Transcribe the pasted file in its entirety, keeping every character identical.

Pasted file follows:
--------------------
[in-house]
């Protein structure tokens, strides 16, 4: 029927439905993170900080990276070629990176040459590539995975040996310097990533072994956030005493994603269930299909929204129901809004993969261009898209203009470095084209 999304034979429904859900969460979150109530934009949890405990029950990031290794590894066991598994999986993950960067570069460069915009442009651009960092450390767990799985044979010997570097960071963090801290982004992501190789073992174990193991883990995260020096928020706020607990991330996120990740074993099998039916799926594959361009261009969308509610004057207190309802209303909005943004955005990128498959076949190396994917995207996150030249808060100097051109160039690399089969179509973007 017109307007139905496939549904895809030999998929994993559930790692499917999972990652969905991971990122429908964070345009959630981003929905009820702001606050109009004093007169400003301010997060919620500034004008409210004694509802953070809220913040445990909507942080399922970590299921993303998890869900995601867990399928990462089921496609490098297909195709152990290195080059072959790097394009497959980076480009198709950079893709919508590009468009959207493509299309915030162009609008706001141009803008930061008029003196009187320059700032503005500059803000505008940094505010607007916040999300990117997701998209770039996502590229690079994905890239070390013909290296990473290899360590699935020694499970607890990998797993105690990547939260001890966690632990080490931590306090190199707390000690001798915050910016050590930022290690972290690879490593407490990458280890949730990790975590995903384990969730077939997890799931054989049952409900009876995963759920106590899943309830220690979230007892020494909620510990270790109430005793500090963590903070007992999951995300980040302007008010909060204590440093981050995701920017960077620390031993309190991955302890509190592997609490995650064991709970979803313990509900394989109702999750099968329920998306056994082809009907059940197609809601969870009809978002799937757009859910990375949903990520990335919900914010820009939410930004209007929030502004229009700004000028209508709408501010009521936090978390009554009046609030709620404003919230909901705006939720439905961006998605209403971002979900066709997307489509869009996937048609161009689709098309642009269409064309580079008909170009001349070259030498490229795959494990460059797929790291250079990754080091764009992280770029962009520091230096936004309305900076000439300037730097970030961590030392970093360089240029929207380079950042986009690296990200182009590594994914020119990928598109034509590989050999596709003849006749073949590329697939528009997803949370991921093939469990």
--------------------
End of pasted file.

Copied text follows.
[in-house]
């Protein structure tokens, strides 16, 4: 029927439905993170900080990276070629990176040459590539995975040996310097990533072994956030005493994603269930299909929204129901809004993969261009898209203009470095084209 999304034979429904859900969460979150109530934009949890405990029950990031290794590894066991598994999986993950960067570069460069915009442009651009960092450390767990799985044979010997570097960071963090801290982004992501190789073992174990193991883990995260020096928020706020607990991330996120990740074993099998039916799926594959361009261009969308509610004057207190309802209303909005943004955005990128498959076949190396994917995207996150030249808060100097051109160039690399089969179509973007 017109307007139905496939549904895809030999998929994993559930790692499917999972990652969905991971990122429908964070345009959630981003929905009820702001606050109009004093007169400003301010997060919620500034004008409210004694509802953070809220913040445990909507942080399922970590299921993303998890869900995601867990399928990462089921496609490098297909195709152990290195080059072959790097394009497959980076480009198709950079893709919508590009468009959207493509299309915030162009609008706001141009803008930061008029003196009187320059700032503005500059803000505008940094505010607007916040999300990117997701998209770039996502590229690079994905890239070390013909290296990473290899360590699935020694499970607890990998797993105690990547939260001890966690632990080490931590306090190199707390000690001798915050910016050590930022290690972290690879490593407490990458280890949730990790975590995903384990969730077939997890799931054989049952409900009876995963759920106590899943309830220690979230007892020494909620510990270790109430005793500090963590903070007992999951995300980040302007008010909060204590440093981050995701920017960077620390031993309190991955302890509190592997609490995650064991709970979803313990509900394989109702999750099968329920998306056994082809009907059940197609809601969870009809978002799937757009859910990375949903990520990335919900914010820009939410930004209007929030502004229009700004000028209508709408501010009521936090978390009554009046609030709620404003919230909901705006939720439905961006998605209403971002979900066709997307489509869009996937048609161009689709098309642009269409064309580079008909170009001349070259030498490229795959494990460059797929790291250079990754080091764009992280770029962009520091230096936004309305900076000439300037730097970030961590030392970093360089240029929207380079950042986009690296990200182009590594994914020119990928598109034509590989050999596709003849006749073949590329697939528009997803949370991921093939469990």